(One Aspect of) Federer’s Brilliance

23 Jan

Fed second serve

Writing about the brilliance of Roger Federer as a tennis player would prove a voluminous affair. So, let me just focus, in this piece, on one aspect of the maestro’s game: the second serve.

Serving for the match at 5-3 in the fifth set against Frenchman Jo-Wilfried Tsonga, in the quarter-finals of the Australian Open, Federer went down 0-15, after an emphatic series of ground strokes pushed the Swiss back on to his heels and elicited the error. Tsonga, who has a flare for the dramatic, and had just fended off a match-point during his service game at 2-5, sensed an opportunity. The crowd egged on the Frenchman, longing as it was for the intense action on the hard court to extend for as long as possible.

With the weight of the moment on his shoulders, Federer stepped-up to serve at 0-15, and promptly missed his first attempt, giving the free-swinging Tsonga a mouth-watering opportunity to attack the Swiss’ second-serve and send him into a deep hole, at 0-30.

Faced with such unsavory conditions, mere mortals would shirk from the situation, either playing a very conservative second serve to guard against a potential double fault, or recklessly go for broke, hitting the ball as hard as they could in an all-or-nothing ploy for a quick point.

Federer did neither. Instead, the calm and collected Swiss hit a safe, but effective, slice serve that landed just inside the tee, sliding away from and effectively neutralizing Tsonga’s monstrous forehand. The Frenchman played a solid, but not punishing, return back to Federer, who moved into the point at no disadvantage. After an extended rally, during which Tsonga played a series of aggressive shots and had Federer on the move, the Frenchman committed an error, leveling the game at 15-all.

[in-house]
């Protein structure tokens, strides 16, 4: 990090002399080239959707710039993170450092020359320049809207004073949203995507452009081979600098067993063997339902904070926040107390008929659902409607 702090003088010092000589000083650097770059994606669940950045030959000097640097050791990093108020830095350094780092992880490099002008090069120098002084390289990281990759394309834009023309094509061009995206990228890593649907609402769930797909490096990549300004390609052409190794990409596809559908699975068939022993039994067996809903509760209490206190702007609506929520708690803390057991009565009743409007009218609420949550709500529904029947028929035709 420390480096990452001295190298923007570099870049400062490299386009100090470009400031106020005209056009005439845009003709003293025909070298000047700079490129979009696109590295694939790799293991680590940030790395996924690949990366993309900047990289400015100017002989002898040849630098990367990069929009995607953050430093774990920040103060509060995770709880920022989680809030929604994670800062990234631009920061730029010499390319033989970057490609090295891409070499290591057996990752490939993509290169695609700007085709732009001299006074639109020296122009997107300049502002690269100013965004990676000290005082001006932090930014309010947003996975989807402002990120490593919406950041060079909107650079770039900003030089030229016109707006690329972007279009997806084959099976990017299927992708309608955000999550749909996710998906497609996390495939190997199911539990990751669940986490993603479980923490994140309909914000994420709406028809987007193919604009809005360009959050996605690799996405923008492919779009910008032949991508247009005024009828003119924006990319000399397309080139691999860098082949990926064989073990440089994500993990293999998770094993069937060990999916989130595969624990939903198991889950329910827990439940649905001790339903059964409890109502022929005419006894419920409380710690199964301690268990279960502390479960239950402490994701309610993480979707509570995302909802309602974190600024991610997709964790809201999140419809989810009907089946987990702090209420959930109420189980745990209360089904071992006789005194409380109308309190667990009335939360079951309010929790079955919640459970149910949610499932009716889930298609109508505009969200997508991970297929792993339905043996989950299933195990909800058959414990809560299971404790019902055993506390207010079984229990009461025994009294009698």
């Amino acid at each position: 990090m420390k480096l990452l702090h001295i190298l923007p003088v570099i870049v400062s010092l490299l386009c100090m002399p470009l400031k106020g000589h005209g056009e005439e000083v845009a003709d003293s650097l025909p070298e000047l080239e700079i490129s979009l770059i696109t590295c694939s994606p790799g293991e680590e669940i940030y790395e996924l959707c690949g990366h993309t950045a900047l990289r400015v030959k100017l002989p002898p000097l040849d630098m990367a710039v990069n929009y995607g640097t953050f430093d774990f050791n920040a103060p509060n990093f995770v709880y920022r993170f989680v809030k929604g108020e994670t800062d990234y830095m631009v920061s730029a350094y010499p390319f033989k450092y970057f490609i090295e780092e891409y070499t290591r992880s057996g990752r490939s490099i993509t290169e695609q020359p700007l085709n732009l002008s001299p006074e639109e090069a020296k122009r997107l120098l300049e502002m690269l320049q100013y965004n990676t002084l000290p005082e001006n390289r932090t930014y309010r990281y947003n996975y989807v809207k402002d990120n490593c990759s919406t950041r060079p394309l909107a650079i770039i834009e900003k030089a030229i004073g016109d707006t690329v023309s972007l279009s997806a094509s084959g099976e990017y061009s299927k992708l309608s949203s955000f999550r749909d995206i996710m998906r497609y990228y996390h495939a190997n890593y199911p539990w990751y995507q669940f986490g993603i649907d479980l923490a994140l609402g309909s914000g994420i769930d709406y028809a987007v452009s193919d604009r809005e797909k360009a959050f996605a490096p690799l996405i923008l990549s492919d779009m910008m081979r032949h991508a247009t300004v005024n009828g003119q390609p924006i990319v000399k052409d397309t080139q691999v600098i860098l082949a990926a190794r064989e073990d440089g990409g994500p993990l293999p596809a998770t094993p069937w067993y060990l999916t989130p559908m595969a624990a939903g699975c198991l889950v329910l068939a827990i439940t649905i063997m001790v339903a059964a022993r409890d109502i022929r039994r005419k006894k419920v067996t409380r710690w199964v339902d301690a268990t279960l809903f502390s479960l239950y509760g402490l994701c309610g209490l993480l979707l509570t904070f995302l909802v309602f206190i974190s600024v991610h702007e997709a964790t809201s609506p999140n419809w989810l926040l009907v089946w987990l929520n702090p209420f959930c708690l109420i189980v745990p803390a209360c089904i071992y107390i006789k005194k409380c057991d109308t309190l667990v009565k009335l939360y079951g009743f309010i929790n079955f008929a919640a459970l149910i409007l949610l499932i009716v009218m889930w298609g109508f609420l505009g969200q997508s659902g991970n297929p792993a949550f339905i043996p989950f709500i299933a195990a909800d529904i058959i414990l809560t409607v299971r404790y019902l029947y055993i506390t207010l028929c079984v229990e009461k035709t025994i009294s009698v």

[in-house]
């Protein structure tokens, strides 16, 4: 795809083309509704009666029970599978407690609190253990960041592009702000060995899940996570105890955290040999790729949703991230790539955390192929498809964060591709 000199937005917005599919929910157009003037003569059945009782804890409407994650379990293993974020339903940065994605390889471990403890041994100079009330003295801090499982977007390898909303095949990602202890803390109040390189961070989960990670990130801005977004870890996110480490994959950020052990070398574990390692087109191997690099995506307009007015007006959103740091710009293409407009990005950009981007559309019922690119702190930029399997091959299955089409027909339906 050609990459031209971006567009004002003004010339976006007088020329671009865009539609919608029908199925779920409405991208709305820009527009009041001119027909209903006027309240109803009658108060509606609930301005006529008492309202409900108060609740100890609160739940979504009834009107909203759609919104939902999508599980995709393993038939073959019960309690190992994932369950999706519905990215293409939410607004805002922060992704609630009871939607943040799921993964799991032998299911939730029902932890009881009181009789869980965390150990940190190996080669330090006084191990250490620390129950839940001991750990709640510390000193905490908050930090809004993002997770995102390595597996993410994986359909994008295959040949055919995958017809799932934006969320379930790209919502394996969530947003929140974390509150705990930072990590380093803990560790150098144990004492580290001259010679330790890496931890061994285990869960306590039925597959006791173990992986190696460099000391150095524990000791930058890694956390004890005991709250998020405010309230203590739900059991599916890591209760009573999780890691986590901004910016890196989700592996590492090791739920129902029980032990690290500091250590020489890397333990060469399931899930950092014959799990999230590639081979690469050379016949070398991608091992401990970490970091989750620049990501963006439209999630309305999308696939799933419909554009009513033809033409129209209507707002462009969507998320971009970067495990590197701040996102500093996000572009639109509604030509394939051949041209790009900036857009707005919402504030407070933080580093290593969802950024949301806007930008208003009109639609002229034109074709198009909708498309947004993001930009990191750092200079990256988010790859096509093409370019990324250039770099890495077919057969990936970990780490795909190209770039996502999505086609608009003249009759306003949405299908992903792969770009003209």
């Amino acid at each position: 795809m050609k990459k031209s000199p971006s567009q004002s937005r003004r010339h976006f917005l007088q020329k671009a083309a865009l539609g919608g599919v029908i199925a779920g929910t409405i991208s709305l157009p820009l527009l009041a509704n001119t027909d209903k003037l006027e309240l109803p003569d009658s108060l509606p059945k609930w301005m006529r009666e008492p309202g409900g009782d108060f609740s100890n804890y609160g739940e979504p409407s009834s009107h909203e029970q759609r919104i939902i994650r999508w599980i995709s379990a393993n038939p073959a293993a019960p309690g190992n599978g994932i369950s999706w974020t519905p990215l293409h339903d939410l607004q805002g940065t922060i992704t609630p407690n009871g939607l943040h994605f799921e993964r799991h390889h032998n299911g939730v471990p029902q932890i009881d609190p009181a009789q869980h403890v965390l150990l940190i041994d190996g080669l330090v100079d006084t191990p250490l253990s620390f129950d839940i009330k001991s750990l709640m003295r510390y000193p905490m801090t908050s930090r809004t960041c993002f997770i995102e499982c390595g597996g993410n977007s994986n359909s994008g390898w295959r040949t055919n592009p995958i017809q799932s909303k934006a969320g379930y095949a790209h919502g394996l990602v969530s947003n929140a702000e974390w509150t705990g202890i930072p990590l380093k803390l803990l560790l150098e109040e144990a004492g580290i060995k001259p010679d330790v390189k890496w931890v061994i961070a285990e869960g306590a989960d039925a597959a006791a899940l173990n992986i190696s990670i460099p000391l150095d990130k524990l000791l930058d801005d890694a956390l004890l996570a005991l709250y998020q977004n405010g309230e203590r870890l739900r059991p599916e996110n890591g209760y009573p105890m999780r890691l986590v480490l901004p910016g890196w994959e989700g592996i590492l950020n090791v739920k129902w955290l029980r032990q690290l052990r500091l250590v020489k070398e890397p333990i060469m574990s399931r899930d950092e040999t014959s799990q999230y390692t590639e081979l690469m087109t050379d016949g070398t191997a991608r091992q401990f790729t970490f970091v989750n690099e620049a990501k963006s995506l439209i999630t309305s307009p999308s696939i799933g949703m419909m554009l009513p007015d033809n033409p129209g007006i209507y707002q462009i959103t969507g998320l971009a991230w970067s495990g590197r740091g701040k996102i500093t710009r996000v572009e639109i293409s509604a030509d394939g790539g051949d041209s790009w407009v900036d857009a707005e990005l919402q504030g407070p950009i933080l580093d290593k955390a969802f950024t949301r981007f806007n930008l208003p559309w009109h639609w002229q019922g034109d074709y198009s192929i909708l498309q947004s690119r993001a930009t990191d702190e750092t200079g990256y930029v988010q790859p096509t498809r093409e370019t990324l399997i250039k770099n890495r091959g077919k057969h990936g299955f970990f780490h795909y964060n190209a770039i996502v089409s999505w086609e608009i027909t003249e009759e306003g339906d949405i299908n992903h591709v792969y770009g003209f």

Now, when one finds one’s self deep in the fifth set of the quarter-finals of a major tournament, 15-all is light years away, in terms of pressure, from 0-30, the deficit Federer would have faced had he dropped the 0-15 point. Losing that point also seemed to bring Tsonga’s confidence back down to Earth, realizing, as he did, that Federer was dialed-in and would not let him coast to the service break and bring the match back on-serve.

Steadily, and efficiently, Federer stepped-up to the line at 15-all, and executed a well-placed first serve that forced an error from the Frenchman, bringing the score to 30-15 and lowering, still more, the pressure level. At 30-15, Federer, feeling increasingly confident, hit another penetrating first-serve, inducing a floating return from Tsonga, which the Swiss seized on with a powerful volley winner, to earn two match points and a spot in the semi-finals. Realizing the Frenchman’s uncanny ability to produce winners and turn the momentum quickly, Federer did not miss his chance, capturing the first match point of the game, and his second of the match, with a confident, and aggressive, point that saw him take the initiative with a flurry of aggressive ground-strokes, come to net, and cap the match with a cross-court backhand volley winner.